“I feel lethal, on the verge of frenzy. I think my mask of sanity is about to slip.” - Patrick Bateman (Christian Bale)
The ending of American Psycho (2000) is a classic piece of ambiguity. Is Patrick Bateman actually a serial killer who murdered tons of people, or is he just a loon who imagined the whole thing? Or, perhaps, even a third possibility? There are different schools of analysis that help interpret the events of American Psycho, and some very telling quotes by those who made the picture.
Bateman is clearly a few things:
- Disconnected from reality, picking up cues on how to behave from his surroundings. This leads him to believe image, money, and reservations at Dorsia are the prime goals in life.
- Someone who believes people’s associations help define who they are.
- A drug user with a megalomania complex that renders him perpetually unsatisfied.
- A man involved in an empty, superficial, selfish, vain, Yuppie environment. (During the opening narration, he mentions the building he lives in before his own name.)
- Defined by consumerism and living by the language of advertisements, as well as driven forward by that same consumption
Those who believe Bateman is merely a disturbed man with murderous thoughts cite numerous evidentiary points to that end: Bateman’s murder spree kicks off when an ATM tells him to feed it a cat, which clearly couldn’t happen. He manages to take down a few cops and explode a cop car using a pistol (way beyond his gun skill level and another obvious hallucination). He murders a girl with a chainsaw that nobody else hears; the bodies of his victims all disappear; his lawyer says Paul Allen (Jared Leto) isn’t actually dead; Jean (Chloë Sevigny) finds a notebook indicating he’s insane; and although he confesses to people several times throughout the movie, nobody takes him seriously. With all of that, it seems pretty easy to believe he’s only been imagining it all.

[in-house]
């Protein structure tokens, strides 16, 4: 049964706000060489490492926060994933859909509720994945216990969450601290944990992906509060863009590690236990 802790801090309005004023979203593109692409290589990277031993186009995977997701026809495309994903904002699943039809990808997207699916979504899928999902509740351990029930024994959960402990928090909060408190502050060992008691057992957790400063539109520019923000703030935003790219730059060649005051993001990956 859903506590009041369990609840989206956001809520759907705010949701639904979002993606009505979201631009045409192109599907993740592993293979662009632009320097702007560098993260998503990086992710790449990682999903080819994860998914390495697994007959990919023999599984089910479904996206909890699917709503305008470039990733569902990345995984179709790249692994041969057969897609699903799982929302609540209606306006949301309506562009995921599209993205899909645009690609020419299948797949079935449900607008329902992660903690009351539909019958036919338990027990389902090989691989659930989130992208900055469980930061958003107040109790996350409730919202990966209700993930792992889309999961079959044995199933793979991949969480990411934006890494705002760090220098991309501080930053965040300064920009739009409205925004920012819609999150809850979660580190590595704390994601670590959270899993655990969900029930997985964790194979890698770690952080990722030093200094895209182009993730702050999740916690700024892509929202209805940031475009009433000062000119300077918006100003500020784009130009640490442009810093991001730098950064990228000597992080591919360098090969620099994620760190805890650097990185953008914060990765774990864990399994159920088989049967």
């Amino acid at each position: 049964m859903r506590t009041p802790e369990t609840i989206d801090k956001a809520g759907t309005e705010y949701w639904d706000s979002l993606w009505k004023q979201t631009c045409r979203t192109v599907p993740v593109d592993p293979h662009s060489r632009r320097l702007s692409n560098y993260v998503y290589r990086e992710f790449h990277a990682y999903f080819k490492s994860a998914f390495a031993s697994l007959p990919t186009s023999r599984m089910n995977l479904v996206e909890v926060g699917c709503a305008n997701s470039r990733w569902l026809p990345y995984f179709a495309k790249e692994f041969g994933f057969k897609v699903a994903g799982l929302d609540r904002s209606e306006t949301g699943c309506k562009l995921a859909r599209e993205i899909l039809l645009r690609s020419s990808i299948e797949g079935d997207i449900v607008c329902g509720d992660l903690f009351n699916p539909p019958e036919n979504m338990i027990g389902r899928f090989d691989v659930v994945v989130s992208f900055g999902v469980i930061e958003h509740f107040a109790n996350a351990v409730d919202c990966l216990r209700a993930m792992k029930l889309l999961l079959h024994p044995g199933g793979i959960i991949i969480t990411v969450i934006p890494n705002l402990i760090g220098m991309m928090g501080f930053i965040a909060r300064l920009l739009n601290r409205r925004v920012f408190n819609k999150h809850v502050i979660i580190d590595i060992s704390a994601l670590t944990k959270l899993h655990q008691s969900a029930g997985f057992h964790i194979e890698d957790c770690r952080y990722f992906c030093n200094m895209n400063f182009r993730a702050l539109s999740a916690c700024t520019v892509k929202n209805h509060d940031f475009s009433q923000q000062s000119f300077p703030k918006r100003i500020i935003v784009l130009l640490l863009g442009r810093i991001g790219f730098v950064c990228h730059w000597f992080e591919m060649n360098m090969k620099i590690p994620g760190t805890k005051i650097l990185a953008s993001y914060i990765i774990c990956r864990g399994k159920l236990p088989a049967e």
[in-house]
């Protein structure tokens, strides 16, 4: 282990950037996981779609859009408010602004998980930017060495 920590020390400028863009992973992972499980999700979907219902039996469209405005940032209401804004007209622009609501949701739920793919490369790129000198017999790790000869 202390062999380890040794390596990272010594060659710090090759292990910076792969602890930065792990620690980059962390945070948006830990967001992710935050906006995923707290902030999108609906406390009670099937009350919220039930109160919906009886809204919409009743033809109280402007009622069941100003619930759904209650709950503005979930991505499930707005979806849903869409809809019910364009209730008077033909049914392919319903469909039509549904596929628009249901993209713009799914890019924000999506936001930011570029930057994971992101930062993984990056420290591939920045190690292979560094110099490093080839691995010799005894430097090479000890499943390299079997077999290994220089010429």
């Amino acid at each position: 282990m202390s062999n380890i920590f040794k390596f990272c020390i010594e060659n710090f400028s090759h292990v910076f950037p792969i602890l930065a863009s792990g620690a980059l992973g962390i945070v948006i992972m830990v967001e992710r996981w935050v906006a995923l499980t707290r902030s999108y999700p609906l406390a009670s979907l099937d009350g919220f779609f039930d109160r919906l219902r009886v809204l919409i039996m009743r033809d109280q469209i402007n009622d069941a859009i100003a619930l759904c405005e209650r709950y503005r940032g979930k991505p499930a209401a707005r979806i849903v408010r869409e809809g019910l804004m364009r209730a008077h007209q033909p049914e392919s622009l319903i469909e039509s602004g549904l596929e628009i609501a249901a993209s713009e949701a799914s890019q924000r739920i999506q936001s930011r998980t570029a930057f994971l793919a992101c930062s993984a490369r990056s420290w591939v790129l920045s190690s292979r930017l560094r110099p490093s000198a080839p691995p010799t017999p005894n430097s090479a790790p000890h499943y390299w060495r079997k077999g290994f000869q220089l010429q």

But American Psycho Director Mary Harron said audiences weren’t supposed to think Bateman is innocent. She told Charlie Rose, “One thing I think is a failure on my part is people keep coming out of the film thinking that it’s all a dream, and I never intended that. All I wanted was to be ambiguous in the way that the book was. I think it’s a failure of mine in the final scene because I just got the emphasis wrong. I should have left it more open ended. It makes it look like it was all in his head, and as far as I’m concerned, it’s not.”
Thus, many of the above scenes aren’t supposed to be evidence that the murders didn’t happen but are supposed to reflect Bateman’s deteriorating mental state and the loss of his grip on any semblance of reality. After all, the film isn’t really about a murderer; it’s a satire about big business, Yuppie lifestyle, and the way the wealthiest big money executives only care about themselves. It’s a condemnation of American business practice and the people that facilitate it, who are as ruthless about money as serial killers are about murder. Bateman is a manifestation of everything that is horrible about the environment he fuels. What he becomes is a combination of it all that is seeking the next level of identity.